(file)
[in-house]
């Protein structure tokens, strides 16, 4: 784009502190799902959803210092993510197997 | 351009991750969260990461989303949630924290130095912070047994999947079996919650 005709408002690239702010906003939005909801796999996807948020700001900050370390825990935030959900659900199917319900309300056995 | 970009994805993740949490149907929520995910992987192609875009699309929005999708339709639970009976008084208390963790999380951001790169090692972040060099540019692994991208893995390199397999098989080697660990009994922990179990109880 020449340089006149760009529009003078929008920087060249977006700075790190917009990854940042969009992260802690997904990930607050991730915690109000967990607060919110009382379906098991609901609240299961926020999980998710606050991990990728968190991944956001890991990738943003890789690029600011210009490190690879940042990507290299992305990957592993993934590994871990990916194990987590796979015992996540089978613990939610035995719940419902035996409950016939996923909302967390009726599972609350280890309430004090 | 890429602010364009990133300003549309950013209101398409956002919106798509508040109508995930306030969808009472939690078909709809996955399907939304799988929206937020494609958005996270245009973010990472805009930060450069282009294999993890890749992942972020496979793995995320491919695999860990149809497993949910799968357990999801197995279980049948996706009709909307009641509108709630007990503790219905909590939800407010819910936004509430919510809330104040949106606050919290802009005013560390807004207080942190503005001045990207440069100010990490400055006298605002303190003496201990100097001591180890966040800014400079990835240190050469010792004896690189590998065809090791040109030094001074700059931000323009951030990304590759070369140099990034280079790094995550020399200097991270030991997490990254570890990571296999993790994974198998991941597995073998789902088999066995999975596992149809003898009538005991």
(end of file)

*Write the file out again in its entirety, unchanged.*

[in-house]
């Protein structure tokens, strides 16, 4: 784009502190799902959803210092993510197997 | 351009991750969260990461989303949630924290130095912070047994999947079996919650 005709408002690239702010906003939005909801796999996807948020700001900050370390825990935030959900659900199917319900309300056995 | 970009994805993740949490149907929520995910992987192609875009699309929005999708339709639970009976008084208390963790999380951001790169090692972040060099540019692994991208893995390199397999098989080697660990009994922990179990109880 020449340089006149760009529009003078929008920087060249977006700075790190917009990854940042969009992260802690997904990930607050991730915690109000967990607060919110009382379906098991609901609240299961926020999980998710606050991990990728968190991944956001890991990738943003890789690029600011210009490190690879940042990507290299992305990957592993993934590994871990990916194990987590796979015992996540089978613990939610035995719940419902035996409950016939996923909302967390009726599972609350280890309430004090 | 890429602010364009990133300003549309950013209101398409956002919106798509508040109508995930306030969808009472939690078909709809996955399907939304799988929206937020494609958005996270245009973010990472805009930060450069282009294999993890890749992942972020496979793995995320491919695999860990149809497993949910799968357990999801197995279980049948996706009709909307009641509108709630007990503790219905909590939800407010819910936004509430919510809330104040949106606050919290802009005013560390807004207080942190503005001045990207440069100010990490400055006298605002303190003496201990100097001591180890966040800014400079990835240190050469010792004896690189590998065809090791040109030094001074700059931000323009951030990304590759070369140099990034280079790094995550020399200097991270030991997490990254570890990571296999993790994974198998991941597995073998789902088999066995999975596992149809003898009538005991």